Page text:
Here are some excellent new theology books * that will be released in May 2021:
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Brittany E. Wilson
Oxford University Press
As inheritors of Platonic traditions, many Jews and Christians today do not believe that God has a body. God is instead invisible and incorporeal, and even though Christians believe that God can be seen in Jesus, God otherwise remains veiled from human sight. In this ground-breaking work, Brittany E. Wilson challenges this prevalent view by arguing that early Jews and Christians often envisioned God as having a visible form.
Within the New Testament, Luke-Acts in particular emerges as an important example of a text that portrays God in visually tangible ways. According to Luke, God is a perceptible, concrete being who can take on a variety of different forms, as well as a being who is intimately intertwined with human fleshliness in the form of Jesus. In this way, the God of Israel does not adhere to the incorporeal deity of Platonic philosophy, especially as read through post-Enlightenment eyes. Given the corporeal connections between God and Jesus, Luke’s depiction of Jesus’s body also points ahead to future controversies concerning his divinity and humanity in the early church. Indeed, questions concerning God’s body are inextricably linked with Christology and shed light on how we are to understand Jesus’s own visible embodiment in relation to God.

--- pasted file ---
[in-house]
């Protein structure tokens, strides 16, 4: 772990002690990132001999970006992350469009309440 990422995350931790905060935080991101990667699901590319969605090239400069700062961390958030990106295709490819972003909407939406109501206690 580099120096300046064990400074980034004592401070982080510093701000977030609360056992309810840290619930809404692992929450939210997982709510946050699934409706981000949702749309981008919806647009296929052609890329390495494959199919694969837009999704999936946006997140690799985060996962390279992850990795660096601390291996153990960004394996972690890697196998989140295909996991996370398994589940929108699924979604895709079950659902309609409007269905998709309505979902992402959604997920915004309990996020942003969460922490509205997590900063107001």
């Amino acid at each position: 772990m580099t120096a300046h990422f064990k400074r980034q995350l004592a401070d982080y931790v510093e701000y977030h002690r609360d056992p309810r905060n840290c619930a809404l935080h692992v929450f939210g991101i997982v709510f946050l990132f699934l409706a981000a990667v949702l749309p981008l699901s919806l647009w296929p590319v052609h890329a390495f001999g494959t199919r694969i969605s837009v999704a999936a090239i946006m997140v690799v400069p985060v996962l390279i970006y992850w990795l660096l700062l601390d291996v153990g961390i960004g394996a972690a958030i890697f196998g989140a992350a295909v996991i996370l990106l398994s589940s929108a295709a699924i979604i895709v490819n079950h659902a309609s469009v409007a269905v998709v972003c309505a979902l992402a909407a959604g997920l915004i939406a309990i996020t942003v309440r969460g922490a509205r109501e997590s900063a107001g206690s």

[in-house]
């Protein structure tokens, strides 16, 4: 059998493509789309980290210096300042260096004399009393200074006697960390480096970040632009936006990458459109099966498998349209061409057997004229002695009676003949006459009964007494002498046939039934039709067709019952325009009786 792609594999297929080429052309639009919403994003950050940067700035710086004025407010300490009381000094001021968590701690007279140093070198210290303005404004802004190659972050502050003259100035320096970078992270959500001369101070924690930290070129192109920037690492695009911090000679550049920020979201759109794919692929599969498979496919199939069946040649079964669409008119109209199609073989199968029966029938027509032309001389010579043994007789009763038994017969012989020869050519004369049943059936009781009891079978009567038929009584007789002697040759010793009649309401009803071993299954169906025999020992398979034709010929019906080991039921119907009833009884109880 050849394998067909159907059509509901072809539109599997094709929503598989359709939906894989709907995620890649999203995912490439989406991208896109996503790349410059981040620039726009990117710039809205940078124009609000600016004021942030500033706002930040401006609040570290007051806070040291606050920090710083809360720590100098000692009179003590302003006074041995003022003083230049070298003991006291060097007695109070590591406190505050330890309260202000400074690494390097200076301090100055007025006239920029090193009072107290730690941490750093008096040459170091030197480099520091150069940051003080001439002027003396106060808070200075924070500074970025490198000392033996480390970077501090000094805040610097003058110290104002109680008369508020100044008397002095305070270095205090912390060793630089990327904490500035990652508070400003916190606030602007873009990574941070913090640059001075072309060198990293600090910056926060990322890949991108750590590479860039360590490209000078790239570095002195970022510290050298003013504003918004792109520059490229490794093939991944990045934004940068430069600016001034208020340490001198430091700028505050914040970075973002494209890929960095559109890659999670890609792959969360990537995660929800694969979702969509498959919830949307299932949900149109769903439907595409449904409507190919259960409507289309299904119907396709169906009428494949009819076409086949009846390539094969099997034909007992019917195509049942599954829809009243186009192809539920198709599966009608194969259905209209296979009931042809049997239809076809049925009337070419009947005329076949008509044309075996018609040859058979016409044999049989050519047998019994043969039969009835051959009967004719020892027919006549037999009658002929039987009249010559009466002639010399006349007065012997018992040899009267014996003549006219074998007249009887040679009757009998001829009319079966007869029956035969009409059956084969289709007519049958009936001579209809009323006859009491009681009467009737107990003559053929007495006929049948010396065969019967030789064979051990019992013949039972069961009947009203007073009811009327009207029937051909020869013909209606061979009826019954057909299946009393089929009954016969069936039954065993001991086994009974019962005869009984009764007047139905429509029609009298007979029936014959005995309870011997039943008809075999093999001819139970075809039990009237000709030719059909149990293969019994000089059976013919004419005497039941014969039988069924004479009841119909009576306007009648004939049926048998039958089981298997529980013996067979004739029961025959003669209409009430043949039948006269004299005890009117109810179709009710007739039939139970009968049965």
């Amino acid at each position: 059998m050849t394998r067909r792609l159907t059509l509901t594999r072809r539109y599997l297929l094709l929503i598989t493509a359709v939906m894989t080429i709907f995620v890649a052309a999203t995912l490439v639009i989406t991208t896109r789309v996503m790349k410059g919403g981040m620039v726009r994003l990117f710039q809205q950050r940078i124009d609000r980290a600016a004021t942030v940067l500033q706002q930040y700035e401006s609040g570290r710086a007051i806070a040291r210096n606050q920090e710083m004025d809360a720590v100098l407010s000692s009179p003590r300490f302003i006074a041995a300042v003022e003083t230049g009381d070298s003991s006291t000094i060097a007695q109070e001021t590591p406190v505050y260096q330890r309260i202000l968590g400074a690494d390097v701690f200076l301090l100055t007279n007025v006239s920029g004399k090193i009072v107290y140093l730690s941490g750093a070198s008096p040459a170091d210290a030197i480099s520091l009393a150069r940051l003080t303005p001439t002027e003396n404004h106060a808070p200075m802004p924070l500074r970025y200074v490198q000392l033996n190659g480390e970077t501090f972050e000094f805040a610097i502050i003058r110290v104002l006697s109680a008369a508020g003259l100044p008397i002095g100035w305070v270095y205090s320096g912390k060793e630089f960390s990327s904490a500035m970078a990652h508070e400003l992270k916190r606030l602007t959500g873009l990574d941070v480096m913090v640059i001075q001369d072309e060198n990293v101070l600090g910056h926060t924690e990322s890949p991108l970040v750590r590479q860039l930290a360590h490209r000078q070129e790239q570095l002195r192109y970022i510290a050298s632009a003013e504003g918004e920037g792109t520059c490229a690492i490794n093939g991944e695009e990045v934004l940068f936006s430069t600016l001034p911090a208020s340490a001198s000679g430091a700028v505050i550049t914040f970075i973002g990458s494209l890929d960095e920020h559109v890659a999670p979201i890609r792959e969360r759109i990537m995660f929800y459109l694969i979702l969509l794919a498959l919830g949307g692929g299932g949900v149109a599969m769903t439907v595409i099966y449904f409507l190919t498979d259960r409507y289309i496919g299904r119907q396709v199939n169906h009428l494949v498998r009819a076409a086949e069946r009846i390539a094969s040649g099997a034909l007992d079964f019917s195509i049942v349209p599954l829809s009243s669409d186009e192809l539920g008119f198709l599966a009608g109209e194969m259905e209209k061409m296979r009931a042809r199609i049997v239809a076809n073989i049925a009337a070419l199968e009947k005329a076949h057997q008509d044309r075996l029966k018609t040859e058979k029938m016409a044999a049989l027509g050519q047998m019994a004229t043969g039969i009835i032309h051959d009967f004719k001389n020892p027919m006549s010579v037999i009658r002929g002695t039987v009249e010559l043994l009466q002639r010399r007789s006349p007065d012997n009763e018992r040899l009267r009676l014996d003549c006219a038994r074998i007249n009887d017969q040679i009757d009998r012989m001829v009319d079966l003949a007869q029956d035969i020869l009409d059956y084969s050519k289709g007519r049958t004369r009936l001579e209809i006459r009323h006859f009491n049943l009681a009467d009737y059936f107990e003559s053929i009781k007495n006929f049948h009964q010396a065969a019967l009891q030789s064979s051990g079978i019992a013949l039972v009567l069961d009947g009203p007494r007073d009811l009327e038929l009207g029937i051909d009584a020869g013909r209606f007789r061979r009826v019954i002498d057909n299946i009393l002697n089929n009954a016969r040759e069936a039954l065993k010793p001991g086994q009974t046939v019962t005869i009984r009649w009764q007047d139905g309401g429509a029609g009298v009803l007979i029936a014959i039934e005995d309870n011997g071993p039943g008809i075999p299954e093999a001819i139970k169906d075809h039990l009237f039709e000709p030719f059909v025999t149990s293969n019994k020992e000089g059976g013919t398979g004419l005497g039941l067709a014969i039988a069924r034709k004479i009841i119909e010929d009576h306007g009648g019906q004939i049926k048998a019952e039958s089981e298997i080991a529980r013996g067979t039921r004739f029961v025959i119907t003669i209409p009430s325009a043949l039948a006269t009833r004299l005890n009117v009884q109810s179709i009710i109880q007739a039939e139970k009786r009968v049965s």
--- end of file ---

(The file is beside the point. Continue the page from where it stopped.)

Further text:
In The Embodied God, Wilson reframes approaches to early Christology within New Testament scholarship and calls for a new way of thinking about divine-and human-bodies and embodied experience.
Luke Timothy Johnson
“For me, Paul has always been the most difficult and therefore also most delightful advocate and interpreter of the Lord Jesus Christ and of the human experience of God’s transforming power through Christ. In Paul’s letters above all I have found the quality of mind and the depth of conviction that could arouse in me both excitement and passion. And it is Paul’s letters, above all, that show how important and difficult is life together in the church.”
With the contextual framework in place from volume one of The Canonical Paul, Luke Timothy Johnson now probes each of the thirteen biblical letters traditionally attributed to the apostle Paul in a way that balances respect for historical integrity with attention to present-day realities. In doing so, Johnson reforges the connection between biblical studies and the life of the church, seeking to establish once again the foundational and generative role that the thirteen letters of Paul have had among Christians for centuries.
Far from being a “definitive theology” of Paul, or an oversimplified synthesis, Interpreting Paul provides glimpses into various moments of Paul’s thinking and teaching that we find in Scripture, modeling how one might read his letters closely for fresh, creative interpretations now and into the future. Approached in this way, both in minute detail and as a whole canon, Paul’s letters yield rich insights, and his voice becomes accessible to all readers of the Bible.
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